Yip said that Hong Kong’s high salaries and property prices make it difficult for entrepreneurs to operate a lean startup model.

Lean operations

“Many failures during the dotcom era were results of their ridiculously high burn rate,” he said. “Having learned those lessons, startups are now using lean operation models, and Hong Kong is a difficult place to put that into practice.”

Siu also agreed that the Series-A funding crunch as a major blockade for local startups, but attributed the cause to a lack of attractive deals for investors. Unlike angel investors, who look for investing in the potential of an individual or team, Series-A investors are more return-driven.

“You don’t have enough professionals to focus on Series-A investment, because you don’t have enough potential deals,” he said. “Having a Hong Kong-focused tech investment is not a strong theme.”

With a lot of attractive deals in China, Siu said local startups struggle with that distraction. He suggested that tech startups look beyond Hong Kong investors for funding, as well as to widen their business scope to include the region.

From service-based to IP-based

Instead of developing a product and IP-based company, many local tech startups remain services-based companies, which limit the scale of growth and opportunity to pursue an IPO.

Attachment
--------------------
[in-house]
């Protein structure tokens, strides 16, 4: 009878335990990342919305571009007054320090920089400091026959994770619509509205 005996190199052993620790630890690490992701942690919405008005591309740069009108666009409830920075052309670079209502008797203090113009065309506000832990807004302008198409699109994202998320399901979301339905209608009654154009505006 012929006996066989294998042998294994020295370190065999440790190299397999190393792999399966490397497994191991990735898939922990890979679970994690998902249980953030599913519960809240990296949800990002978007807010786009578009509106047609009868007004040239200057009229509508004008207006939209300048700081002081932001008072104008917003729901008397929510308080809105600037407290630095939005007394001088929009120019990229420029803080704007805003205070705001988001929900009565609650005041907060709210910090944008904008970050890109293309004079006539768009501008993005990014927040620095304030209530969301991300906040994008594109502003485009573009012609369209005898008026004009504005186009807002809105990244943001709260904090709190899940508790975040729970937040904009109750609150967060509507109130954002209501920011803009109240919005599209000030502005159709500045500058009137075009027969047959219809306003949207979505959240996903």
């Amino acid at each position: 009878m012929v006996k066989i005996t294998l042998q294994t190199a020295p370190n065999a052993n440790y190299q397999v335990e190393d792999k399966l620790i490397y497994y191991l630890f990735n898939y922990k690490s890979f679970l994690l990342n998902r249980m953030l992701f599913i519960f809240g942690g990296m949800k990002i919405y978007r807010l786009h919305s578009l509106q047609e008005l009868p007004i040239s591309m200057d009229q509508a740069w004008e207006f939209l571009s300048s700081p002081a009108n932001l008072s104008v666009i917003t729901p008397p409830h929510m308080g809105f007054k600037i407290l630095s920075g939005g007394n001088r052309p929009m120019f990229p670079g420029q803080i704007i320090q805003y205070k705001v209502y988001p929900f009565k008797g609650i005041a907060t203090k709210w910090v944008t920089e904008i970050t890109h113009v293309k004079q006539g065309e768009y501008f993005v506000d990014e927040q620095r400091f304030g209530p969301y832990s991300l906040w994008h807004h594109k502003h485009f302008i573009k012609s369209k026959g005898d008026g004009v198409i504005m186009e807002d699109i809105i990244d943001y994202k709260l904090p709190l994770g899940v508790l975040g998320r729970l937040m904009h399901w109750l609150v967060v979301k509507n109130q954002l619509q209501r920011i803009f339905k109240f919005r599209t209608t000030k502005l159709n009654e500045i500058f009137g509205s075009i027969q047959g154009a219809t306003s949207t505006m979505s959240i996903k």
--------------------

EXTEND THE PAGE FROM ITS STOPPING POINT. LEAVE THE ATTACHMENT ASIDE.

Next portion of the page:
“It could be a cash cow, but not a business to generate 300% growth. IPO stories need to show not only growth, but scale,” said Siu.

Entrepreneurs that are able to pursue an exit-strategy through M&A can make further investment in IP-based products, which have a higher value. Siu, who became an angel investor after selling Outblaze’s email business, said more entrepreneurs will follow similar footsteps.

He said it is part of the ecosystem evolution. Through the early and smaller size success from service-based tech ventures, the Hong Kong ecosystem is able to grow and move up the value chain to nurture more high value IP-based tech venture.

“IP-based development is an investment over time, it doesn’t make money [in a short time],” said Siu. “But Hong Kong’s ventures are definitely moving in that direction.”

This article originally appeared CFO World.